Warning: Some graphics here may offend certain people.
What is the limit of government’s power to require corporations to speak out against their own products in violation of free speech rights? A federal judge has decided that requiring cigaret companies to display gross pictures of the worst consequences of smoking (dead people, diseased lungs) on their packages violates that right.
WASHINGTON, Nov 7 (Reuters) – A federal judge blocked a U.S. rule requiring tobacco companies to display graphic images on cigarette packs, such as a man exhaling cigarette smoke through a hole in his throat.
U.S. District Judge Richard Leon sided on Monday with tobacco companies and granted a temporary injunction, saying they would likely prevail in their lawsuit challenging the requirement as unconstitutional because it compels speech in violation of the First Amendment.
The Food and Drug Administration in June released nine new warnings to go into effect in September of 2012, the first change in U.S. cigarette warning labels in 25 years. Cigarette packs already carry text warnings from the U.S. Surgeon General.
This won’t be the last word, as the case most likely will end up appealed all the way to the Supreme Court.
But this raises a further question: Where, in the name of good taste, civility, common sense, modesty, delicacy or whatever is the boundary to what is permissible when deploying repulsive imagines in furtherance of a cause?
For years, pro-life groups have been condemned for trying to publish (mostly unsuccessfully in the mainstream media) gruesome images of aborted fetuses. The opposition to their publication comes down to something like this: It coarsens public discourse or, more generally, it will offend. Mysteriously, though, that argument didn’t seem to occur to liberals that oppose publication of the “products of pregnancy termination” while at the same time favoring the forced display of the “products of smoking.”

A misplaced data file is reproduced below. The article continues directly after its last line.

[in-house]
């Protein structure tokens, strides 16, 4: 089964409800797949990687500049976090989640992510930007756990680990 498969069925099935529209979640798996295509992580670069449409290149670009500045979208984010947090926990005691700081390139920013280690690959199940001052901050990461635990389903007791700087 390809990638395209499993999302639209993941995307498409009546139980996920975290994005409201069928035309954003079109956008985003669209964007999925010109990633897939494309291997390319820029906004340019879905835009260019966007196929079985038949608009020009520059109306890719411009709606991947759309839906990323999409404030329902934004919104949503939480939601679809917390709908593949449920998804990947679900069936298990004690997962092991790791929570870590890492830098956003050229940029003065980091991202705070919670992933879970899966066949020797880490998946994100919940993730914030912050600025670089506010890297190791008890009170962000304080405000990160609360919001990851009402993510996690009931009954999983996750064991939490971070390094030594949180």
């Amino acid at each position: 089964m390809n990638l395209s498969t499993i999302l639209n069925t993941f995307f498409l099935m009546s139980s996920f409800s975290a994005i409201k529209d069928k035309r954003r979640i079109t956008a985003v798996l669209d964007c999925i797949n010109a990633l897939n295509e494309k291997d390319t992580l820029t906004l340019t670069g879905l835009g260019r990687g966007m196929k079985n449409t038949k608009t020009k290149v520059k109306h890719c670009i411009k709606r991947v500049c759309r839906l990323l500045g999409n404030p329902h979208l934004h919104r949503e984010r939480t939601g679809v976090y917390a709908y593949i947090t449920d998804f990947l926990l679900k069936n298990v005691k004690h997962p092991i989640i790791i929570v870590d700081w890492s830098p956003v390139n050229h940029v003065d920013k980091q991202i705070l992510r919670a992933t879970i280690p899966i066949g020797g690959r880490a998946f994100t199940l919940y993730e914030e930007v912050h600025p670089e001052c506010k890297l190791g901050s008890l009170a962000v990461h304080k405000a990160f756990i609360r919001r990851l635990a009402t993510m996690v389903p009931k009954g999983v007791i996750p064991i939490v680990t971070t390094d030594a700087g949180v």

We’re in a gray free-speech area, but it occurs to me that there is one significant difference: Pro-life advocates have not used the force of law to require that gruesome images of aborted fetuses be prominently displayed on the exterior of abortion clinics for all to see. (They have tried to require abortion clinics to offer sonograms so that their clients can view their live fetuses, which seems to me to be something altogether different than making them view dismembered or acid burned images of aborted fetuses.)
Anyway, here are the images in question:
Well, I was going to post pictures of aborted fetuses, but I couldn’t stand to look at them. For those with strong stomaches, here is a link to the Google search for “aborted fetuses.”